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computerized microtomographies

Microtomography virtually unwraps a biblical scroll

Intact scroll “unwrapped” through microtomography; the intact scroll is shown to the right of the coin

University of Kentucky Intact scroll “unwrapped” through microtomography; the intact scroll is shown to the right of the coinUniversity of Kentucky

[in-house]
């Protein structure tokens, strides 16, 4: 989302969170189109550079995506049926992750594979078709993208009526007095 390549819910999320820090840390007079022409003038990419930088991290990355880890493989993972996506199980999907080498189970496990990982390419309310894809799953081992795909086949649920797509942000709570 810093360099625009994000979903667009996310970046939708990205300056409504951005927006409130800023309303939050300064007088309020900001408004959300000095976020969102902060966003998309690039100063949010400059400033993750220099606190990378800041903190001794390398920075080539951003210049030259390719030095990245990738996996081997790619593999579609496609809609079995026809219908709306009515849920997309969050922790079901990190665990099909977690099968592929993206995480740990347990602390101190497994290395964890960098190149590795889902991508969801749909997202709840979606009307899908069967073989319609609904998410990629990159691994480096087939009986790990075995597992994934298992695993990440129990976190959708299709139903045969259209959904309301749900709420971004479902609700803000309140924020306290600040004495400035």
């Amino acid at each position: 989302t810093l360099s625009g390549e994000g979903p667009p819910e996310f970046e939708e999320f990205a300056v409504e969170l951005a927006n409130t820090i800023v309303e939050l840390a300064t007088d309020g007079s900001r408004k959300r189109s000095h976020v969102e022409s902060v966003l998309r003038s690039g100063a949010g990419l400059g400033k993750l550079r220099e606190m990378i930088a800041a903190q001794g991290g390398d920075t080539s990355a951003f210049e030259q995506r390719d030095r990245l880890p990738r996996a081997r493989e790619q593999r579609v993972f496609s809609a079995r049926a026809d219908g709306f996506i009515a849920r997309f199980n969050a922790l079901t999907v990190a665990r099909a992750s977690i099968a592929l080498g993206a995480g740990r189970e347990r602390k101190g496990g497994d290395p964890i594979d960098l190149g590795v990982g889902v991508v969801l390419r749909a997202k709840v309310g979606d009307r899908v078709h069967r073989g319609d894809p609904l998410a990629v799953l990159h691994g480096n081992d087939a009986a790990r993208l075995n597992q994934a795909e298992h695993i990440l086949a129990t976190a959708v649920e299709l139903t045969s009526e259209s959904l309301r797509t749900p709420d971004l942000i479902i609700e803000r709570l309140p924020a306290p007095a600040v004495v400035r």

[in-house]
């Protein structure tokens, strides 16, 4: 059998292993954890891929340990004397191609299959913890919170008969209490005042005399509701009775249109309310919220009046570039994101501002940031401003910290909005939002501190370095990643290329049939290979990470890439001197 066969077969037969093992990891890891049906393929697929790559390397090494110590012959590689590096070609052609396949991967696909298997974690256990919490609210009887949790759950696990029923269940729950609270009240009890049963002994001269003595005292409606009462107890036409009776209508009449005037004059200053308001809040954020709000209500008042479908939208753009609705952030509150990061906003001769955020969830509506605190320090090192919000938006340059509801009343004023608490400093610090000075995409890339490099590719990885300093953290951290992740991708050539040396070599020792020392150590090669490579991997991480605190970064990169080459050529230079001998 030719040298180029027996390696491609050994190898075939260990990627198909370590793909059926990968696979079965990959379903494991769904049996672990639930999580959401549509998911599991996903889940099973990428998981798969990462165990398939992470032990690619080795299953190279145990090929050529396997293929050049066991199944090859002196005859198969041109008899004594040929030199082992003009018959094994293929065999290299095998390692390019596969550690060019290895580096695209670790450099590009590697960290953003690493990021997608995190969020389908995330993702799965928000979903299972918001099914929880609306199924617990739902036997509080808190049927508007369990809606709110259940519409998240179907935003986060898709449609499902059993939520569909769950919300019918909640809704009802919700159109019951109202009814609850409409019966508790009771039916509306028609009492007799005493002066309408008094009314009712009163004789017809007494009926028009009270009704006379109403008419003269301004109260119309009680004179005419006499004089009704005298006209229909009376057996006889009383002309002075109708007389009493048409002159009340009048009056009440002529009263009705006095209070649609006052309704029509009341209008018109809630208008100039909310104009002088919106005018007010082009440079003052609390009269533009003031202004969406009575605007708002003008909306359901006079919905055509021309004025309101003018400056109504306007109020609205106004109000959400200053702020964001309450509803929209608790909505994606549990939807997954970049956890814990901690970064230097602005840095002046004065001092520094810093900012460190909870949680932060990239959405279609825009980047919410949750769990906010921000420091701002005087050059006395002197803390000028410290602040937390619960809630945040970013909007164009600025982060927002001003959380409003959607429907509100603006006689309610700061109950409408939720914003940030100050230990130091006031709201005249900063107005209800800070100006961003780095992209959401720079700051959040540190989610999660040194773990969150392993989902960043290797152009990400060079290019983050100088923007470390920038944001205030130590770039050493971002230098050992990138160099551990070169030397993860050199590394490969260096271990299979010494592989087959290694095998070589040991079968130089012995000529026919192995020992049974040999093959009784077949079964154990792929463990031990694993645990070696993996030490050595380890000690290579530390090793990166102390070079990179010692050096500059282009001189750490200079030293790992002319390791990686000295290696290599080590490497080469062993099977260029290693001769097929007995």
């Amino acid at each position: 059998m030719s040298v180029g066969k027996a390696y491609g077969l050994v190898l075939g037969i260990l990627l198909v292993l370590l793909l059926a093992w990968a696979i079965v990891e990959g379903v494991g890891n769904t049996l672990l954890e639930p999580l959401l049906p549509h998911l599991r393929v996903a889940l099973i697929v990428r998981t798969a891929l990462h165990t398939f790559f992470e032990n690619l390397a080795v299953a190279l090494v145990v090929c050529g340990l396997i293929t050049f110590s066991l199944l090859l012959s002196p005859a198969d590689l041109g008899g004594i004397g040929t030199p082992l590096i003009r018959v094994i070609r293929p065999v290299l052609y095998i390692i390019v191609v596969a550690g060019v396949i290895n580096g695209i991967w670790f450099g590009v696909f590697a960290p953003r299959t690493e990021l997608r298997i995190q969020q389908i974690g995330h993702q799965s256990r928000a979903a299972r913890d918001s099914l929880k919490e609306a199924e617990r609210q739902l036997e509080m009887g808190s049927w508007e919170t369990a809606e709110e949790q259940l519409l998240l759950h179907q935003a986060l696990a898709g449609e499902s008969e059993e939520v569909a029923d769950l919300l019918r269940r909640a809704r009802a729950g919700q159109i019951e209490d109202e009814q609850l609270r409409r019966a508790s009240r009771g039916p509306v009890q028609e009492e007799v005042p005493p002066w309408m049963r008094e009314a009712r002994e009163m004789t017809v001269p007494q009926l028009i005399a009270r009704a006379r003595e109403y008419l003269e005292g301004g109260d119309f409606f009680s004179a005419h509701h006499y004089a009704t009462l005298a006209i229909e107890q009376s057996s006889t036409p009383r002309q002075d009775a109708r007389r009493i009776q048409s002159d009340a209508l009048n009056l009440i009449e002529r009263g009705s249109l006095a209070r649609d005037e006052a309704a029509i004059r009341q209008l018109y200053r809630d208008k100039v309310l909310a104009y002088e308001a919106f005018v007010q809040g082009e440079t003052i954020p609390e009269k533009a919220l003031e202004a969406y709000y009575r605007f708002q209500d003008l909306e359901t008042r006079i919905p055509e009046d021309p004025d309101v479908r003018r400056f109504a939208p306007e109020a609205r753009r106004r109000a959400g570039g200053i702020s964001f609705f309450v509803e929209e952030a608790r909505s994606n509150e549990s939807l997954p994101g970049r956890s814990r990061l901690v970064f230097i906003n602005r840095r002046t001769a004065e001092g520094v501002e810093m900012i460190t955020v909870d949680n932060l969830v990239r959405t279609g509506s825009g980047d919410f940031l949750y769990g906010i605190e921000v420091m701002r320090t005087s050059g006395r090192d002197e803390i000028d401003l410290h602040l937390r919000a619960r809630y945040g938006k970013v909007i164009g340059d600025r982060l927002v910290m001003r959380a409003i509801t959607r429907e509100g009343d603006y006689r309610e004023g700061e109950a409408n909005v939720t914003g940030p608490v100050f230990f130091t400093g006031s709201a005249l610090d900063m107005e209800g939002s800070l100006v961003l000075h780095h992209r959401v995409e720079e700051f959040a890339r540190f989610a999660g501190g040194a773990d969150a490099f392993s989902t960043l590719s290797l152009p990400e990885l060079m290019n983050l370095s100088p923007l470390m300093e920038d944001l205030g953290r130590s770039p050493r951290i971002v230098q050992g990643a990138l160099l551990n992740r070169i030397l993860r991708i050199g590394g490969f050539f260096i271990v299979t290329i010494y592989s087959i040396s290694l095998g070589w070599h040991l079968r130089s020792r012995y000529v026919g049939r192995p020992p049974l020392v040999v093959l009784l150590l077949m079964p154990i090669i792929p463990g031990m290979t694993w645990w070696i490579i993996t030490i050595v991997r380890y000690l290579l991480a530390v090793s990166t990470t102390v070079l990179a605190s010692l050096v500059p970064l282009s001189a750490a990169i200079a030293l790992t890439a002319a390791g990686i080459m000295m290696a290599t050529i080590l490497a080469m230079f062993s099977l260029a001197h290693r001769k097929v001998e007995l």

Digitally enhanced X-ray images made it possible to decode a fragile scroll written in Hebrew that had been carbonized around 600 A.D. (Science Advances, September 2016). The document, which would readily crumble if touched, was discovered in 1970 by archeologists working in En-Gedi, an oasis on the western shore of the Dead Sea, in Israel. En-Gedi was home to a large Jewish community for almost 14 centuries, until fire destroyed it in the late sixth century. This animal-skin parchment and other scrolls were found inside a holy ark in a synagogue. Researchers from the University of Kentucky and from Hebrew University, in Jerusalem, passed the parchment through a micro-CT scanner to produce three-dimensional images, called computerized microtomographies, and then processed the images through a sequence of steps that converted them to two dimensions. According to the researchers, it was as if they were virtually unwrapping the document. Written in Hebrew, the scroll contains an excerpt from Leviticus, one of the first five books of the Old Testament, or Pentateuch. The parchment is the second-oldest Pentateuchal manuscript in Hebrew. The first is the collection of texts known as the Dead Sea Scrolls.

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